The CBO’s word is gospel, except when it isn’t

THE CBO’S WORD IS GOSPEL, EXCEPT WHEN IT ISN’T…. This week, the Congressional Budget Office Director Douglas Elmendorf helped push health care reform off track. Republicans seized on CBO cost concerns to argue that the nation simply can’t afford the reform proposal.

I’ve noted on a few occasions lately that Republican lawmakers love the CBO, just so long as the office is telling them what they want to hear. When the CBO challenges GOP assumptions, the office is, in Eric Cantor’s words, “losing its credibility.”

Sam Stein adds to this with a great example from 2003.

Perhaps the biggest caution flag for treating CBO numbers as gospel — and one of the more illuminating benchmarks from which to compare the current debate over health care costs — is the Iraq War.

In October 2003, the CBO was asked to do a study about the costs of the Iraq War. According to varying scenarios of troop deployment the total price tag ranged from $85 billion to $200 billion over a ten-year period. A year later, the projected costs had risen further. Having already spent $123 billion, the CBO was now estimating that the prosecution of both Iraq and Afghanistan would total roughly $1.1 trillion over the subsequent ten years. […]

By 2007, as the Iraq War had spiraled out of control, and with the surge of troops just beginning to take place, the price tag had jumped even more dramatically. The CBO was now projecting that the government would have to spend as much as $1.7 trillion over the next ten years on Iraq and Afghanistan. With interest, the number rose to $2.4 trillion — $1.9 trillion of which was for Afghanistan alone.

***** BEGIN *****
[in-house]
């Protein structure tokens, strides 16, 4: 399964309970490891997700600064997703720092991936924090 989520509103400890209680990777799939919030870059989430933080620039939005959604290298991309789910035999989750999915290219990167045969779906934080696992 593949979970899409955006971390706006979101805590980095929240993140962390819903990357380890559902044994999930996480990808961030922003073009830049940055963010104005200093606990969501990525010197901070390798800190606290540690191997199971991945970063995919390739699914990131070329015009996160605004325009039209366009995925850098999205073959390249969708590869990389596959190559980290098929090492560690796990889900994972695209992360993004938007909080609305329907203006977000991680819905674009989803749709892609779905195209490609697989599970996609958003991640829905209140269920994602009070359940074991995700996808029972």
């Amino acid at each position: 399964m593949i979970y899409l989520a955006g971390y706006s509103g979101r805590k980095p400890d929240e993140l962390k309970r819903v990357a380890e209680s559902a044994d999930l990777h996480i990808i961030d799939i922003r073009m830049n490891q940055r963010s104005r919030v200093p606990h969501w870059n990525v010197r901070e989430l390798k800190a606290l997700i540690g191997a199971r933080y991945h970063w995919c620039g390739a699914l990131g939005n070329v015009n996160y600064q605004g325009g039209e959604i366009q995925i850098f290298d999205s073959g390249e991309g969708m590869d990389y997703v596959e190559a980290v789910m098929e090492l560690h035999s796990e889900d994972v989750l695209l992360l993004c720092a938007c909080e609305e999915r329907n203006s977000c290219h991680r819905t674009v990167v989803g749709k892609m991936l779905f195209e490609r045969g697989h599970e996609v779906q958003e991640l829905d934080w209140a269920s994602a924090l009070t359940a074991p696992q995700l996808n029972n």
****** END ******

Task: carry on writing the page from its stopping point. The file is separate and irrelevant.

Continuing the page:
Certainly, the costs of a war — especially one as poorly managed as Iraq — are far more difficult to predict than that for health care legislation. But, at the same time it is worth noting that the 2007 CBO projection for the ten-year cost of the Iraq and Afghanistan wars are roughly double the prospective 10-year cost projections for health care reform.

Now, it’s possible that, in 2003, these Republican policymakers simply didn’t trust the Congressional Budget Office to provide accurate cost estimates. It’s also possible that they simply didn’t care — the war was so important and worthwhile, the U.S. should pay any price and borrow any sum just to make it possible. The war, in other words, was necessary.

Either way, it casts Republican credibility on CBO estimates in an interesting light six years later.